Scott made his comments a day before he is scheduled to speak to supporters of the state’s biggest and most successful private school voucher program.
The governor, who has been a supporter of increasing the size of voucher programs, said he believes parents should have a choice of schools for their children. But he said those schools should be treated the same.
“I believe anybody who gets state dollars ought to be under the same standards,” Scott said.
More than 50,000 students from low-income families currently get state help to attend private schools. The state provides tax credits to companies that provide the money for the vouchers. The program started out small, but has steadily grown with the help of the GOP-controlled Legislature.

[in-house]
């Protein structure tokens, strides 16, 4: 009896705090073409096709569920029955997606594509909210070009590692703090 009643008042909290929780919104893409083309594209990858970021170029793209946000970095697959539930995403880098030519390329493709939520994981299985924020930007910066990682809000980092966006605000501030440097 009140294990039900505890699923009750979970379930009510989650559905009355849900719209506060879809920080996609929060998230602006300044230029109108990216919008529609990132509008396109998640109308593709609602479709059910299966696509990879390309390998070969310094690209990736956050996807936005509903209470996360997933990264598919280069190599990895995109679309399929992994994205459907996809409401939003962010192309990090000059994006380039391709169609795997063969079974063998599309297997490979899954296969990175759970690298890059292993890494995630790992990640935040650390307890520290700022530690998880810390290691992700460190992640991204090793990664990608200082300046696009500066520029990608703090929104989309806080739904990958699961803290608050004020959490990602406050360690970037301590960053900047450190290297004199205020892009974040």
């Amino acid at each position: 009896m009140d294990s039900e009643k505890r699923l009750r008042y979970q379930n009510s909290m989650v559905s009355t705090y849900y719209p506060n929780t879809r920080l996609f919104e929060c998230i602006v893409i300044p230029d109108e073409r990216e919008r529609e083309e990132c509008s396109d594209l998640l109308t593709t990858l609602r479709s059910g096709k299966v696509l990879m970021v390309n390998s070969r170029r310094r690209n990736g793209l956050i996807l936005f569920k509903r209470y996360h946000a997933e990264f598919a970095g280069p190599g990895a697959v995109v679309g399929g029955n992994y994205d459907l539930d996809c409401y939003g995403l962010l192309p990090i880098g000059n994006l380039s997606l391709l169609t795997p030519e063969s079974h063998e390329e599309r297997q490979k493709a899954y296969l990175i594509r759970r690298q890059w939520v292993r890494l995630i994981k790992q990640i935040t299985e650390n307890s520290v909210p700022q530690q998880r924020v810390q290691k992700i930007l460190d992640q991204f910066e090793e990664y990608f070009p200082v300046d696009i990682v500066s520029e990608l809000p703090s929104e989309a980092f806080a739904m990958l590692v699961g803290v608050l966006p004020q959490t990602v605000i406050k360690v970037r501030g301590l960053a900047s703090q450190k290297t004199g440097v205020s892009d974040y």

Some Democrats have criticized the state’s efforts — and consistently demanded that students who receive vouchers be required to follow the same edicts as those in public schools. These include requiring students to take the Florida Comprehensive Assessment Test, which is used to grade public schools on an A to F scale.
But Republicans have steadily rejected the idea as an administrative burden since the majority of students at many private schools do not receive vouchers. Supporters of the current program also point out that students at these schools do take some form of standardized test — but not the FCAT.
Doug Tuthill, president of Step Up for Students, said many private schools may incorporate new Common Core standards that public schools are adopting over the next two years. Step Up for Students hands out the private school vouchers to eligible low-income families.